1
$\begingroup$

I am able to show that if a curve lies in a plane then it's curvature at a point $p$ is $$\kappa=\lim_{\mu\to 0}\frac{\sigma}{\mu}$$ where $\mu$ is the length of a segment of the curve containing p, and $\sigma$ is the length of the arc on $S^1$ formed by translating the velocity vectors of this segment to the origin.

Analogously, it can be shown that the Gaussian curvature at a point p on a surface, is given by $$\lim_{A\to 0}\frac{A^\prime}{A}$$ where $A$ is the area of a region containing $p$ and $A^\prime$ the area of the corresponding region on $S^2$ under the Gauss map. (Apparently this is how Gauss defined the curvature)

We also know that the Gaussian curvature is the product of the principal curvatures.

But the principal curvatures are the curvatures of plane curves by definition (curvatures of normal sections). Hence the principal curvatures are given by the first limit above.

So I guess this means that $$\lim_{A\to 0}\frac{A^\prime}{A}=\left(\lim_{\mu_1\to 0}\frac{\sigma_1}{\mu_1}\right)\left(\lim_{\mu_2\to 0}\frac{\sigma_2}{\mu_2}\right)$$ where $\mu_1,\mu_2,\sigma_1,\sigma_2$ correspond to the two normal sections.

How does this happen? Does this mean that the area $A^\prime$ is equal to the product of the two arc lengths $\sigma_1\sigma_2$? It's definitely not true if the region on the sphere is a cap!

$\endgroup$
  • 1
    $\begingroup$ can you give sources? even the given formula's look incorrect to me (but i am only a beginner in this subject) $\endgroup$ – Willemien Nov 22 '14 at 10:19
  • $\begingroup$ I learned all of this from Do Carmo's Differential Geometry of Curves and Surfaces. The formula for curves follows from exercise 3 on pages 22 - 23. The formula for the Gaussian curvature is Proposition 2 on page 167. He also gives the formula for curves on this page. $\endgroup$ – JonHerman Nov 22 '14 at 19:20
  • 1
    $\begingroup$ I had a look at DoComo's book, I think you made a mistake: on page 167 $\sigma$ stands for the angle in radians, not for the arc length of the curve (the book says" the arc length of its image in the indicatrix of tangents") and the "indicatrix of tangents" is an unit circle so has a fixed radius of 1 see en.wikipedia.org/wiki/Tangent_indicatrix . The formula you gave has a fixed limit of 1. It is a variation of $ \lim_{\sigma\to 0}\frac{\sigma}{\sin \sigma }$ GOOD LUCK $\endgroup$ – Willemien Nov 23 '14 at 9:08
  • $\begingroup$ Thank you for looking into this. On 167 he is referring back to the exercise on page 23. In this exercise you show that, supposing $p=\gamma(s)$, then the curvature at $p$ is $\kappa=\lim_{\widetilde s\to s}\frac{\theta(\widetilde s)-\theta(s)}{\widetilde s-s}$. But $\widetilde s-s$ is the arc length of a segment containing $p$, and $\theta(\widetilde s)-\theta(s)$ is the angle between the two normals. On the unit circle, angle from $x$-axis is equal to arc length. $\endgroup$ – JonHerman Nov 23 '14 at 20:25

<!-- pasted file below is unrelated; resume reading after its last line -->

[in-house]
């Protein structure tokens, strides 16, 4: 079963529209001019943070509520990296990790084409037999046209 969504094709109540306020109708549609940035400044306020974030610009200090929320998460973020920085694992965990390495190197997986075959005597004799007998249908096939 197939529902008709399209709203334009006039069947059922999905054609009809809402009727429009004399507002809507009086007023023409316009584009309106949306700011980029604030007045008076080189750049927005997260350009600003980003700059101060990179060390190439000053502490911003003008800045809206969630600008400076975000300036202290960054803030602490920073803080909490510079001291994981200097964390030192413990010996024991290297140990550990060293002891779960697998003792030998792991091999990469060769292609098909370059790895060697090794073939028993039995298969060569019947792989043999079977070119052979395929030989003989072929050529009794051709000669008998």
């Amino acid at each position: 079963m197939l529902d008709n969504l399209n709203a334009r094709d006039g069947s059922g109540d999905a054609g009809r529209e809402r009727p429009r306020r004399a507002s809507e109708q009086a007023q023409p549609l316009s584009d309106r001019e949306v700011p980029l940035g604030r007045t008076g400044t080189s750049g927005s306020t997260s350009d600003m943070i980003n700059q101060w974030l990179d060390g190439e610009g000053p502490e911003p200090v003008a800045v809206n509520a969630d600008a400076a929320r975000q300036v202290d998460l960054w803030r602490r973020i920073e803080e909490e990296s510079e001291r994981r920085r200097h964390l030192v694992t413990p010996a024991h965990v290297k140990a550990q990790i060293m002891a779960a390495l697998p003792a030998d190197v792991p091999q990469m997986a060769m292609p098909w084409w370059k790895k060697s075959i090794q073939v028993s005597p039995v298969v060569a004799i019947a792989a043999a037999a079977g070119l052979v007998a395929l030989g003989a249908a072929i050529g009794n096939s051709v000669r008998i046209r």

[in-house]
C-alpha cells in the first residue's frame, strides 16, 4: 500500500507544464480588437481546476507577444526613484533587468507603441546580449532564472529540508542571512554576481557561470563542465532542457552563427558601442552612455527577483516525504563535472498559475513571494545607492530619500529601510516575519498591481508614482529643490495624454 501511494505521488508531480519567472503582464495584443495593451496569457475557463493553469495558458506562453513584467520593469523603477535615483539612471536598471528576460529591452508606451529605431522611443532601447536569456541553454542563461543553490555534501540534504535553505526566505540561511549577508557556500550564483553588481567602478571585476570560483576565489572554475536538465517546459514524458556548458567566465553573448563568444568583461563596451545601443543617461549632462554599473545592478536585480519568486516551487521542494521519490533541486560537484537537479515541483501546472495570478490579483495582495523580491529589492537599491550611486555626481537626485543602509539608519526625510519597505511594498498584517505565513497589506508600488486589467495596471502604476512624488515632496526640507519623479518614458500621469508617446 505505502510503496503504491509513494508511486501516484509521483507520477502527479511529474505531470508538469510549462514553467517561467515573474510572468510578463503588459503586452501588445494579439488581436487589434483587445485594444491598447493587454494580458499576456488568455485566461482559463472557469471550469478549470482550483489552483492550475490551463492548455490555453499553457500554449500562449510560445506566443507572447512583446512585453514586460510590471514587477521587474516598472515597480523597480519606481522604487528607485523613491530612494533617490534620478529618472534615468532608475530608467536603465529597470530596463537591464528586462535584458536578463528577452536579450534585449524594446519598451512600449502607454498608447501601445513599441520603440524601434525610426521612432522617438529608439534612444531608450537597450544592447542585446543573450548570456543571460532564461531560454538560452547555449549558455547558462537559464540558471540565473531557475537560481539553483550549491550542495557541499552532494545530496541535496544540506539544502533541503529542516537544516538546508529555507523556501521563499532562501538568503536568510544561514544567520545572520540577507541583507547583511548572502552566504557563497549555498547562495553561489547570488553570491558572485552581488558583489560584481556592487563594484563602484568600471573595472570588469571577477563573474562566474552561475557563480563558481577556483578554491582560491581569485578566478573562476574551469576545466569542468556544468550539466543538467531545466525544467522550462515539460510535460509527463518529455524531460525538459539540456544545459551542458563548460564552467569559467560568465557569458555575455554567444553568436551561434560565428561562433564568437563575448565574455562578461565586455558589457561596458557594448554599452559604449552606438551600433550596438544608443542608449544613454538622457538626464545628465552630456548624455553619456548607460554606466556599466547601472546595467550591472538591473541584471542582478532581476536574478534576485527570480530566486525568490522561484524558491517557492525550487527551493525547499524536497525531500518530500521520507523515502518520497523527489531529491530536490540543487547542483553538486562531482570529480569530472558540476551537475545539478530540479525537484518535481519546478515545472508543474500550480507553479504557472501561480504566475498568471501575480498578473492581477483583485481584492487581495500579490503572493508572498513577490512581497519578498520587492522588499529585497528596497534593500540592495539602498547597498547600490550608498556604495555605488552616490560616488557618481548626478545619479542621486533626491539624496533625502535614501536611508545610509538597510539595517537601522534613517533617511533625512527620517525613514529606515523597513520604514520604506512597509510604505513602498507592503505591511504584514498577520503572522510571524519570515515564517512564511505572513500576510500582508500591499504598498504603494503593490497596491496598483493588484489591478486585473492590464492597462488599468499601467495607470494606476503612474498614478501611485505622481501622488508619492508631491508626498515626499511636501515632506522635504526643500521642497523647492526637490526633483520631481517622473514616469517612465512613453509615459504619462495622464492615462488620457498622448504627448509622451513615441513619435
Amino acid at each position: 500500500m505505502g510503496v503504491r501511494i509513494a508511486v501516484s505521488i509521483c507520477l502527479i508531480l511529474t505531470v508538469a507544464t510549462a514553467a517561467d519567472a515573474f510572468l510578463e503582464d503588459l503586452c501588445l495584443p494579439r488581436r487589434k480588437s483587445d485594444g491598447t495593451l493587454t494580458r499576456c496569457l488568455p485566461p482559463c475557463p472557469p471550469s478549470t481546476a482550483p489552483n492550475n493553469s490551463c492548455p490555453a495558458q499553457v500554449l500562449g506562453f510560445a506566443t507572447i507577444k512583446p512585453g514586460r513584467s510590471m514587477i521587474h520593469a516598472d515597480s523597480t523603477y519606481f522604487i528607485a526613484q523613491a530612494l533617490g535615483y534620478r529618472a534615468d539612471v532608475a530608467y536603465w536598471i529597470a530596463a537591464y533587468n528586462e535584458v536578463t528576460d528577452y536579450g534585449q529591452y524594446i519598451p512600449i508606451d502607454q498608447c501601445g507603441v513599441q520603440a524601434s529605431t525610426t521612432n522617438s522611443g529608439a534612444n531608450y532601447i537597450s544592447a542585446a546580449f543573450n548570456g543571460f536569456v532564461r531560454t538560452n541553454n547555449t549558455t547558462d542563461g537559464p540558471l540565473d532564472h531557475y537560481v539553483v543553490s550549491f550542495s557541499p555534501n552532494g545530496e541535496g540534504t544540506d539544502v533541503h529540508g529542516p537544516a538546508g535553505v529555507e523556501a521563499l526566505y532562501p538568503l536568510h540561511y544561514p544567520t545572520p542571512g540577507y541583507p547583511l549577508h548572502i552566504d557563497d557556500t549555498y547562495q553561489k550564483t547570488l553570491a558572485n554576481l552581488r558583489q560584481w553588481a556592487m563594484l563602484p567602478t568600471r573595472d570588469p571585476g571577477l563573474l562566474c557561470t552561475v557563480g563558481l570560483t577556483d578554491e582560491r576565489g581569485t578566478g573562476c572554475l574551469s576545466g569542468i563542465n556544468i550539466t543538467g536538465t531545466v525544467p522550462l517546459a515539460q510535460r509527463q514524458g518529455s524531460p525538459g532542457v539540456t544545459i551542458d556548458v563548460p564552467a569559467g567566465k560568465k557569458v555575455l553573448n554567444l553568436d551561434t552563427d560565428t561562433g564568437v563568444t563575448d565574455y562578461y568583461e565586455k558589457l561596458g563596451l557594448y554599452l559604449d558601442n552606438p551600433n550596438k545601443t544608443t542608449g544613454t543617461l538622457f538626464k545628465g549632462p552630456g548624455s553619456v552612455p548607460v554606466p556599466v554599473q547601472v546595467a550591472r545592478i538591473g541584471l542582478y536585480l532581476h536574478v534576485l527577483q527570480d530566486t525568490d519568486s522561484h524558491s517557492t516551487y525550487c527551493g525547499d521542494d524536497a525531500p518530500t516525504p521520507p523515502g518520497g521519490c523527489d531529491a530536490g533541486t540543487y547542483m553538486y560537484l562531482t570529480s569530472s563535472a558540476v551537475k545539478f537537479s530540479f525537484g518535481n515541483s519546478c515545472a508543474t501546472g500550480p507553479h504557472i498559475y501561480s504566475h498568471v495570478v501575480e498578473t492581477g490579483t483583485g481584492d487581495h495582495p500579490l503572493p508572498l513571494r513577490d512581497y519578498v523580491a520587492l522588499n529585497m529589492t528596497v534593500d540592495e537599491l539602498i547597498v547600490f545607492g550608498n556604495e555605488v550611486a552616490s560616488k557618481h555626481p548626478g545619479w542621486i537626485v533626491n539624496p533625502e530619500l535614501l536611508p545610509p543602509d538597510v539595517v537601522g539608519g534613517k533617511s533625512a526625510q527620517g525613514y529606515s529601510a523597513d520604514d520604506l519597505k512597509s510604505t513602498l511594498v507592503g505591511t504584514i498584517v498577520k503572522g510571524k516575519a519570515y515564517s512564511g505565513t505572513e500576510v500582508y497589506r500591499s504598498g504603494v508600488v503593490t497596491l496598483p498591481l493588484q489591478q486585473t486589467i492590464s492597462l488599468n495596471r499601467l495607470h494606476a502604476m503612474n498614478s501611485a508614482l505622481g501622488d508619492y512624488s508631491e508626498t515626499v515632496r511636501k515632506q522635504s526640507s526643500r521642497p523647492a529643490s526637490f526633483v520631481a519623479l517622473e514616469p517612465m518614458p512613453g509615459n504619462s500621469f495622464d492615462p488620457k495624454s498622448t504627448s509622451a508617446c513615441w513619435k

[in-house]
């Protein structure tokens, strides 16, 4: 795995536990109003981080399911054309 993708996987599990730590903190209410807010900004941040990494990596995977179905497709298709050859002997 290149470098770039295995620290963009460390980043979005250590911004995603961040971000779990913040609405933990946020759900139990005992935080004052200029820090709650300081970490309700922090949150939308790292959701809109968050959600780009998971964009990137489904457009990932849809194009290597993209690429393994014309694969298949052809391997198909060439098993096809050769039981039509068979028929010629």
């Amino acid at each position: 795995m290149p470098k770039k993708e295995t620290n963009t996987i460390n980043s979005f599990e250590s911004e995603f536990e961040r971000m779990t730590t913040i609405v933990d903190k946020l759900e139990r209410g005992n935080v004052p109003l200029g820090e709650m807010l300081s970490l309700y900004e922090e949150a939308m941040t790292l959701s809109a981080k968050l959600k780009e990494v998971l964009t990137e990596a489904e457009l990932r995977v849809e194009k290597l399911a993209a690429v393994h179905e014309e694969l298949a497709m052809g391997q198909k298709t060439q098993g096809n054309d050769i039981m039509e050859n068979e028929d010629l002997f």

• 1
    $\begingroup$ I don't have doCarmo here with me, but I believe in your last comment you're referring to the angle $\theta$ that a plane curve (i.e., its unit tangent vector) makes with a given direction (traditionally, the $x$-axis). $\endgroup$ – Ted Shifrin Nov 23 '14 at 21:52
1
$\begingroup$

The formula is correct, but of course you have to interpret it correctly, as a limit. The principal directions are at right angles, so you're looking at infinitesimal rectangles, both in the domain and in the range. (Also, remember that Gaussian curvature can be negative, and so we have to take orientation of the rectangle in the image into account.)

We're not saying that the area of a spherical cap, is per se, any such product. We're talking about an infinitesimal piece, say coming from a bit of arclength $\mu_1=\Delta\phi$ on the longitude circle and $\mu_2=\sin\phi\Delta\theta$ on a latitude circle. These get multiplied, respectively, by the principal curvatures, so that $\sigma_1 = k_1\mu_1$ and $\sigma_2=k_2\mu_2$. No contradictions that I can see, but ask further.

$\endgroup$
  • $\begingroup$ Thank you for your answer and comment. I guess what is bothering me is that I fail to see what is special about the principal directions. Let $\tau_1$ and $\tau_2$ denote the normal sections, curves with initial velocities principal. Why does the formula above only hold for these normal sections? That is, why can't we take two different plane curves with principal initial velocities? Is there something special about how the normal vectors to $T_qS$ change along $\tau_1$ and $\tau_2$? $\endgroup$ – JonHerman Nov 24 '14 at 15:53
  • $\begingroup$ Sure. The principal directions are the eigenvectors, and the principal curvatures are the eigenvalues, of the derivative of the Gauss map. The product of the eigenvalues is the determinant, which, in turns, tells you by what factor the linear map distorts area. By the way, if you want some alternative presentations/exercises to doCarmo, check out my text on my webpage. $\endgroup$ – Ted Shifrin Nov 24 '14 at 17:16
  • $\begingroup$ the curvature of a plane =0 while the formula says that the curvature of a plane =1 ($A' = A$) so how can it be correct? $\endgroup$ – Willemien Nov 25 '14 at 10:09
  • $\begingroup$ No, @Willemien, the Gauss map of a plane is constant, so $A'=0$. $\endgroup$ – Ted Shifrin Nov 25 '14 at 12:59

Your Answer

By clicking “Post Your Answer”, you agree to our terms of service, privacy policy and cookie policy

Not the answer you're looking for? Browse other questions tagged or ask your own question.